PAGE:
As many of you know from our Mission Statement, Orson Welles played a significant role in the naming of this site. I am one of those people who has a warm spot for Welles. I believe that time has treated him quite unfairly - perhaps even more unfairly than he was treated when he was at the pinnacle of his craft. Surely, there is no arguing his prodigious talents as a writer and a filmmaker. And as an actor, one could surely make the argument that he remains seriously underrated and underappreciated.
A few nights ago, I revisited Welles noir classic, Touch of Evil. I had forgotten how much I enjoyed that film, particularly the third act, which is just note perfect in my estimation. The version I watched was the so-called director's cut, culled together from scenes left on the cutting room floor after the studio had wrested the film Welles' hands. At the beginning of this version, there's a crawl reminding us the Welles wrote a 58-page memo to Universal's head of production, practically begging him to reconsider his cut. The request didn't even warrant a response.
This was just the latest in a long line of incidents where Welles fought for his creative vision against those who cared little about art, and much about money. Through the years these same people painted him as an egomaniac. The reputation stuck. The truth of the matter is that Welles was a great collaborator. He understood that when it came to a production, any production, be it for the radio, stage, or screen, he was only one man. He couldn't stand alone.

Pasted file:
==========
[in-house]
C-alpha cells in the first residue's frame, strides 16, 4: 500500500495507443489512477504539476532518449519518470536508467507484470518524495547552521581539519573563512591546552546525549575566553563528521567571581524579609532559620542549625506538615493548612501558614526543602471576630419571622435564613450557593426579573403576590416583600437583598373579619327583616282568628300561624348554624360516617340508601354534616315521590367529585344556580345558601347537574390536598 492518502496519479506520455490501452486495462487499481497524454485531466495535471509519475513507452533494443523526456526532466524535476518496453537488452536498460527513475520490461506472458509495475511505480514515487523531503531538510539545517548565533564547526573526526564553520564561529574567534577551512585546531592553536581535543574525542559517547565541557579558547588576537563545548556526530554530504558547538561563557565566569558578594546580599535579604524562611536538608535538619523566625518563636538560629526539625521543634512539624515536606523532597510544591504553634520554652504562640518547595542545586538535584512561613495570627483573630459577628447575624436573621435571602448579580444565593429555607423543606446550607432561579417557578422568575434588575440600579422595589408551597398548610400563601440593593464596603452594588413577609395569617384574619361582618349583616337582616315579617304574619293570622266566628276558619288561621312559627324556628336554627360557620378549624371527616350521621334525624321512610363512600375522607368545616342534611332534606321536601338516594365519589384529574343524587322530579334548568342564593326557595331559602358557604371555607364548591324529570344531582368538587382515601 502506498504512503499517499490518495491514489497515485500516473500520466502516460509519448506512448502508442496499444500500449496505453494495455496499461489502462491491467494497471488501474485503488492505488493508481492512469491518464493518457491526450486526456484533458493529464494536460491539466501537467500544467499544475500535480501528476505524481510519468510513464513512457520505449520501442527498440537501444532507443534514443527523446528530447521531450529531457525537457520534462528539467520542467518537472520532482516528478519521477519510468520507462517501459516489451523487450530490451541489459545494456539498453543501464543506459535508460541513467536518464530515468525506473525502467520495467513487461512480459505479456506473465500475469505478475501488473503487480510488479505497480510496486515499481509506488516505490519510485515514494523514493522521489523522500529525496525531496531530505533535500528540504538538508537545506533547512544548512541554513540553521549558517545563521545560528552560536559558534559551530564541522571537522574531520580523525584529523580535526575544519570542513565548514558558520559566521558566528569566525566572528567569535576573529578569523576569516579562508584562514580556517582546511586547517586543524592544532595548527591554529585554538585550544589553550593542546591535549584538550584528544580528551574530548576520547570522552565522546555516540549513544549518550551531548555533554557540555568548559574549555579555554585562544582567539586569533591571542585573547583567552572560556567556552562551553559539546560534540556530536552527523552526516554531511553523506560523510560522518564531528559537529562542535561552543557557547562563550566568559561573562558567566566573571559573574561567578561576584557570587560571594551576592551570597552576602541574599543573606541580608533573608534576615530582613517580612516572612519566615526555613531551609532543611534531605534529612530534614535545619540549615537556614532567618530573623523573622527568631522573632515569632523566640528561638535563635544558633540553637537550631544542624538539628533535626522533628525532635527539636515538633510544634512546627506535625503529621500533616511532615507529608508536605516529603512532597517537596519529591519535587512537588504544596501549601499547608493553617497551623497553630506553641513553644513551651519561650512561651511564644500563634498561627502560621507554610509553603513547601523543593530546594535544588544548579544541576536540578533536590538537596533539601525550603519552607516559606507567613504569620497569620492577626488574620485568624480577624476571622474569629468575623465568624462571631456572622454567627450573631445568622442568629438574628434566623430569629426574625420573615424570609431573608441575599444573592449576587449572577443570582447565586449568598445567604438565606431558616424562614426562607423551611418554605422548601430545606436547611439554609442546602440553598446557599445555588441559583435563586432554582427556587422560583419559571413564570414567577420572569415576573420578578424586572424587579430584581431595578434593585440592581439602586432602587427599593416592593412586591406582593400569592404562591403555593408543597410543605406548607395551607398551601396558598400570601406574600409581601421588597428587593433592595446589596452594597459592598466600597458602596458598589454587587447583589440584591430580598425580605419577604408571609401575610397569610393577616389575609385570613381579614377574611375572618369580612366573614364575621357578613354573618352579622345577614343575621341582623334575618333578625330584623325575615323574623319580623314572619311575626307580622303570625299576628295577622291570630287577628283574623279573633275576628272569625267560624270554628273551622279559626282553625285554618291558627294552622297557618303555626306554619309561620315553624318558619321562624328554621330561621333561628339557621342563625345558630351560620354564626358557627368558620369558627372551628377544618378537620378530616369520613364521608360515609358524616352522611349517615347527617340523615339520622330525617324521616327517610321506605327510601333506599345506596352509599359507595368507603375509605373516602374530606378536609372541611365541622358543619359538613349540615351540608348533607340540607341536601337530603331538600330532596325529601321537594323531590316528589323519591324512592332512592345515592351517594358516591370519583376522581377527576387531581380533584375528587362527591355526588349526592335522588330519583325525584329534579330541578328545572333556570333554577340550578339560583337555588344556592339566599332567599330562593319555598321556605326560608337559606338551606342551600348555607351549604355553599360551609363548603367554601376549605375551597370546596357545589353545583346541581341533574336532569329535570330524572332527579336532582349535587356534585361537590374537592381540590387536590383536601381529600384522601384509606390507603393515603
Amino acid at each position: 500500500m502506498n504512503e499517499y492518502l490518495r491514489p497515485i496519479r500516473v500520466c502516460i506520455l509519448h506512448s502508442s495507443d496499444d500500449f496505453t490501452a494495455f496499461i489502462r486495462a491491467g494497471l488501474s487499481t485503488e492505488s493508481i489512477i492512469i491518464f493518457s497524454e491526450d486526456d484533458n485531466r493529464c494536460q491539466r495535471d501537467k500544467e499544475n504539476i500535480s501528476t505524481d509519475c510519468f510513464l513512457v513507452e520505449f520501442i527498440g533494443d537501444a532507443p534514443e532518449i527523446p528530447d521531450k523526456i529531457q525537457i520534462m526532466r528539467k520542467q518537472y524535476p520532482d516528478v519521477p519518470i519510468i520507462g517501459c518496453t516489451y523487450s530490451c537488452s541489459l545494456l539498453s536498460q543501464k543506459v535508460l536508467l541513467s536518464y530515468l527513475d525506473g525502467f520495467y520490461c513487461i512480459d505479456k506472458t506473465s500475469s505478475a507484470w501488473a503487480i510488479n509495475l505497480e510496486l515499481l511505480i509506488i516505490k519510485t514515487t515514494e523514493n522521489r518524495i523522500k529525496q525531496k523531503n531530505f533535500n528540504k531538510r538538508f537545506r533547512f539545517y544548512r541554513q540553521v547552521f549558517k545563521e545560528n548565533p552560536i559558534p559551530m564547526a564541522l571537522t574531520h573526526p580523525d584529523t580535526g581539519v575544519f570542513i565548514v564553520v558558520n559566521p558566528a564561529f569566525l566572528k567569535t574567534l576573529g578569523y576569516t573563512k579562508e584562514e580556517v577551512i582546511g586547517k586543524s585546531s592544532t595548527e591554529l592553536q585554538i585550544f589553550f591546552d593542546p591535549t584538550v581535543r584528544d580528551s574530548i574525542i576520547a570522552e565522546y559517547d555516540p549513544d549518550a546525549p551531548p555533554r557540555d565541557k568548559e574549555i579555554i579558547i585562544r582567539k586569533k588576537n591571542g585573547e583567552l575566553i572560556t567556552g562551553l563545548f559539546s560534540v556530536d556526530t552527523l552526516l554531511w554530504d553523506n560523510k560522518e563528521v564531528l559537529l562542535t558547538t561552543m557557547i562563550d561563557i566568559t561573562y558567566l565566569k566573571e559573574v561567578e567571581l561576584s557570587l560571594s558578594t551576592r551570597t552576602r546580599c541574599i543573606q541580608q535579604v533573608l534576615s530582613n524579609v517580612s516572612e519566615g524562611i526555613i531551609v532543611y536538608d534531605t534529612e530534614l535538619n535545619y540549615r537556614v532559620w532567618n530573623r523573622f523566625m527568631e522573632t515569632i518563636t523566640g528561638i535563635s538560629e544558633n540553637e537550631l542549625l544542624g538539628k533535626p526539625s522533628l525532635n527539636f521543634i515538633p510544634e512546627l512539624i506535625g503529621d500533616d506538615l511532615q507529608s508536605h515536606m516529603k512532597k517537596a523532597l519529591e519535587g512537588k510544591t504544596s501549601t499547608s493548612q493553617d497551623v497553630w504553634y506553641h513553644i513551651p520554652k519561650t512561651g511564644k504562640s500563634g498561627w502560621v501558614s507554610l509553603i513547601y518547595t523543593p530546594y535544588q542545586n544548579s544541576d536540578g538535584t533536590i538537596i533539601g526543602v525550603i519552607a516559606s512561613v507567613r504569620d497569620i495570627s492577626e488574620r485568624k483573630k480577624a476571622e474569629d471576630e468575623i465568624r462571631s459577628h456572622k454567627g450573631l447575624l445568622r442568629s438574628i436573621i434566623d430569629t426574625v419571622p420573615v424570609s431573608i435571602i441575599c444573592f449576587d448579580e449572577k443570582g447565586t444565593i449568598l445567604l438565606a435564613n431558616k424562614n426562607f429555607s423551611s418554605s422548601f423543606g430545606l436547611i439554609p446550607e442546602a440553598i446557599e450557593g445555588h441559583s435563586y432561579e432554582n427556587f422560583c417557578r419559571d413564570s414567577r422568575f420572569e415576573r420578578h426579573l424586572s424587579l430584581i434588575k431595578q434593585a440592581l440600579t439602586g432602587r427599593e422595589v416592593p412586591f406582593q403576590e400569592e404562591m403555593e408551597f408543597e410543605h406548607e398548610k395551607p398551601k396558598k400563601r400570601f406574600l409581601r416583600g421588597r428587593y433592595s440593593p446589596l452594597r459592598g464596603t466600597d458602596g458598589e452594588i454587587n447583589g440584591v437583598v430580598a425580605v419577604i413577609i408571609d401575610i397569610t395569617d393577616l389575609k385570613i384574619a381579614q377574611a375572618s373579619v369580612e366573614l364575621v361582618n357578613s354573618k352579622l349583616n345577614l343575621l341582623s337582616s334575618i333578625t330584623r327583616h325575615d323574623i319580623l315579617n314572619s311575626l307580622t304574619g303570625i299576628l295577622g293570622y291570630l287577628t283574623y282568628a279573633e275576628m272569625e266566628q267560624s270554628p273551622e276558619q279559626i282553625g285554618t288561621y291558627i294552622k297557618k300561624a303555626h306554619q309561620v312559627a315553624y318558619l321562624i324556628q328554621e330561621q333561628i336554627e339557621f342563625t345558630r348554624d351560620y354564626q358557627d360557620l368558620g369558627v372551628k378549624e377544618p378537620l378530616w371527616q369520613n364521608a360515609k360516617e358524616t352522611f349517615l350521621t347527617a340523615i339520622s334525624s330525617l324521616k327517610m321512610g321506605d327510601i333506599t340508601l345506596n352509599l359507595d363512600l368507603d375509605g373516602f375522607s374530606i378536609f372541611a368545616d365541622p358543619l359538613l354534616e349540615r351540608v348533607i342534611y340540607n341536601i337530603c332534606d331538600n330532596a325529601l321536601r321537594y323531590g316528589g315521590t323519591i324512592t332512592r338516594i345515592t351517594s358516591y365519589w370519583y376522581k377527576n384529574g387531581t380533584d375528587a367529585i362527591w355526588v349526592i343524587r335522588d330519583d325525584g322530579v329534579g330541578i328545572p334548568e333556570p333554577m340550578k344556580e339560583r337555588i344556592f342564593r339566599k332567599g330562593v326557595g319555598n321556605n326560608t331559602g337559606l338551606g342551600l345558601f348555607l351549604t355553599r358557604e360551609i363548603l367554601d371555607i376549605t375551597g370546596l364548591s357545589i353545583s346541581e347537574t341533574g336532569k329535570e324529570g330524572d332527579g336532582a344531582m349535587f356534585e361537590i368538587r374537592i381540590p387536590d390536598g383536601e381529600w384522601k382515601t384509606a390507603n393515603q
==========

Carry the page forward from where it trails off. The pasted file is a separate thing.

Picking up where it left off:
Here's a quote from Touch of Evil co-star, Janet Leigh:
"It started with rehearsals. We rehearsed two weeks prior to shooting, which was unusual. We rewrote most of the dialogue, all of us, which was also unusual, and Mr. Welles always wanted our input. It was a collective effort, and there was such a surge of participation, of creativity, of energy. You could feel the pulse growing as we rehearsed. You felt you were inventing something as you went along. Mr. Welles wanted to seize every moment. He didn't want one bland moment. He made you feel you were involved in a wonderful event that was happening before your eyes."
Quite the control freak, huh?
Welles understood what most creatives learn along the way. We may write alone, we may practice our monologues in front of the mirror, we may frame and edit a scene in our minds, but when we're ready to put our craft to use, we depend on others to assure all the practice and honing pays off and comes alive.
The bottom line: As creatives, we're all in this together. If you try to go it alone, failure isn't an option, it's a guarantee. All the accolades you'll ever receive are at least partially owed to the talents and generosity of your peers. Welles knew that. Probably better than anyone.
At the end of Touch of Evil, there's the famous line - which kicks me between the eyes every time - delivered by Marlene Deitrich's Tanya, speaking of Welles' Captain Quinlan:
"He was some kind of a man... What does it matter what you say about people?"
She could have been speaking of Welles himself.
Have a terrific - and creative - weekend.
It never goes unappreciated when members of this community help spread the word of 32. I thank Virginia for her generous spirit.
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